Algae is a common problem among saltwater tanks. Many fish eat it, but it usually grows back too quickly for them to keep it under control. True algae needs light and nutrients to grow; by controlling itís needs we can eliminate it.
The first need is light. If one has a reef tank, then cutting down on the amount of light the tank receives is not a practical option. However, it has been shown that by turning the lights off for an hour in the daytime, it reduces algaeís growth much more so than one would think. Scientists are not sure why--as you think the algae would lose just that one hourís growth, but thatís not so. It actually loses a alot more growth than this. My theory is that itís like a rolling stone: once it starts itís growing for the day it will keep on and on until night; yet if stopped, it takes a while to get "organized and rolling again." Therefore this "light siesta," as some call it, can be one tool you can use to help fight algae.
There are many fish that eat algae. Among these, the Tangs cannot be beat. Some are known to prefer to eat only certain kinds of algae (we have heard Achillesí Tangs love Red cyanobacteria) while others will eat almost any kind of algae (The Kole Tang is known for this). I have personally noticed though, that my Black Domino Damsel ate Green Algae like no other fish I have ever had--at an incredible rate for its size at the time, however this is only recommended for an aggressive fish only tank---as this fish is a lunatic in itís aggression! It is reef safe though, but keeping fish like green chromis with it is asking for trouble, and I even saw mine chase my Yellow Tang around! So there are other fish that will eat algae, but the Tangs are usually the fish of choice. Some inverts may be considered as well, depending upon what kind of algae one has. The Black Domino Three Spot Damsel is a great canadite for green algae cleanup, but ONLY if you have a very aggressive tank setup!
Algae loves two nutrients in particular, Phosphate and Nitrate. Nitrate can be easily gotten rid of through water changes, while Phosphate is found in low quality salt mixes and chemicals and foods even, but mainly--in your tap water. There are Phosphate sponges, but most things like this are only a temporary cure. Reverse Osmosis devices are known to be good for eliminating much of the causes of algae, and other pests like diatoms (also called brown algae mats-- when alive they feed off of silicates). Good water changes and herbivore fish, along with maybe a "light siesta" and, if needed--a reverse osmosis device--seem to be some of the main ways to control algae so far.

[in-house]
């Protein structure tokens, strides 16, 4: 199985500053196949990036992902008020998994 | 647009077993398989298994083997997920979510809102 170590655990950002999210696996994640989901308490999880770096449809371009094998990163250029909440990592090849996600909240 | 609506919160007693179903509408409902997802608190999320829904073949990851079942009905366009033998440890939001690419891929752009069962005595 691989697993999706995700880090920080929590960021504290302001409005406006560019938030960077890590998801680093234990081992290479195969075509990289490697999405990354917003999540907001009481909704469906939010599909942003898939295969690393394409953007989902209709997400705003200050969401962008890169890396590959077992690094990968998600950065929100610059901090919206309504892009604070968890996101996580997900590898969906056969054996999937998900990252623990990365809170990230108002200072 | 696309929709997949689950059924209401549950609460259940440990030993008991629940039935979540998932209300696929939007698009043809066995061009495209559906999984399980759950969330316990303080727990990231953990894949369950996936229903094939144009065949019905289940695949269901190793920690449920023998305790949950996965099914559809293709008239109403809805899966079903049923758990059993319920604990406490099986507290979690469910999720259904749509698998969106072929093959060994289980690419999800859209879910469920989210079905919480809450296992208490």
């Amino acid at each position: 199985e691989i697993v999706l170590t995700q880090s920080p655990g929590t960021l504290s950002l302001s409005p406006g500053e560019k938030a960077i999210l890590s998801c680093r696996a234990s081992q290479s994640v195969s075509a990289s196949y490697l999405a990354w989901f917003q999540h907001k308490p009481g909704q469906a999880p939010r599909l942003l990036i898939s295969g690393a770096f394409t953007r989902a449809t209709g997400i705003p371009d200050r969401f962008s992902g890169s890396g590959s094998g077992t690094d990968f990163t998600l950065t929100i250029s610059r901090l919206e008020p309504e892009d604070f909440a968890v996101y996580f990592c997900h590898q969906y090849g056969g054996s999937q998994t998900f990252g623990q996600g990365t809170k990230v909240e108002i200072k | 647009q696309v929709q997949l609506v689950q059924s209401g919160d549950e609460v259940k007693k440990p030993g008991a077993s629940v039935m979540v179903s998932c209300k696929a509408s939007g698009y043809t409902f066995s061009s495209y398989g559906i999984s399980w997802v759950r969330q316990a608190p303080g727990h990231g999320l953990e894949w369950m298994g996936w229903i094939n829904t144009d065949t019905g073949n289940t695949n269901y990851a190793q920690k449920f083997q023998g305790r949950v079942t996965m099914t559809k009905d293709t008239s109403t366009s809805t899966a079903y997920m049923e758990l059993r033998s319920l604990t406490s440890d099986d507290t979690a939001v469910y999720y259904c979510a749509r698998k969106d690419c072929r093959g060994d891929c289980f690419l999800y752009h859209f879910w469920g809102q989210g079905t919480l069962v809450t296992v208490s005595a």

Another way it to introduce another form of algae to take the place of a pesty form. The most practical example of this now-days is purple algae. This will take away some of the nutrients and space that the pesty form of algae needs to grow, and purple algae is very pretty. It can be found on almost all live rock of course. Be sure to add Calcium to the water to make it grow. A note: one thing one does NOT want to add to the water in a modern day saltwater tank is Iron, as it will cause algae to grow so quick it will just stun you.
Some inverts can help alot with algae. Little Blue legged crabs are good at eating various things, including brown algae. "Paguriste Cadenati, Clibanarius tricolor, and Calcinus Tibicen are good species to try" (quote from March 1999 Issue of Practical Fish Keeping Magazine). Shrimps will help sometimes as well. Various Starfish can be of help IF you get the right species and IF they are good quality stock, to scavenge the gravel bed and lower the amount of decaying matter that algae indirectly feeds off of. Sea Urchins may help as well, "but can be hazardous to some tanks because large ones can knock over corals and rocks, and may eat good purple algae as well." (PFM March) Sea Apples are to be advoided. Algae scrubber systems make a huge competitor for algae obviously, however we cannot recommend them due to the reasons discussed on our equipment pages.
It is very hard to find fish and inverts that will eat hair algae, so that may not be a viable option for this type. Another note: Various things will grow and then recede in the first 3 months of the tank being setup, therefore waiting a month or so before taking measures may be wise--as it may just disappear on its own. On the other hand, if the tank has been setup for awhile, delaying the measures you want to take may cause it to get even more out of hand. With good tank maintence and alot of patience, the problem should quickly vanish.
BACK to Main Page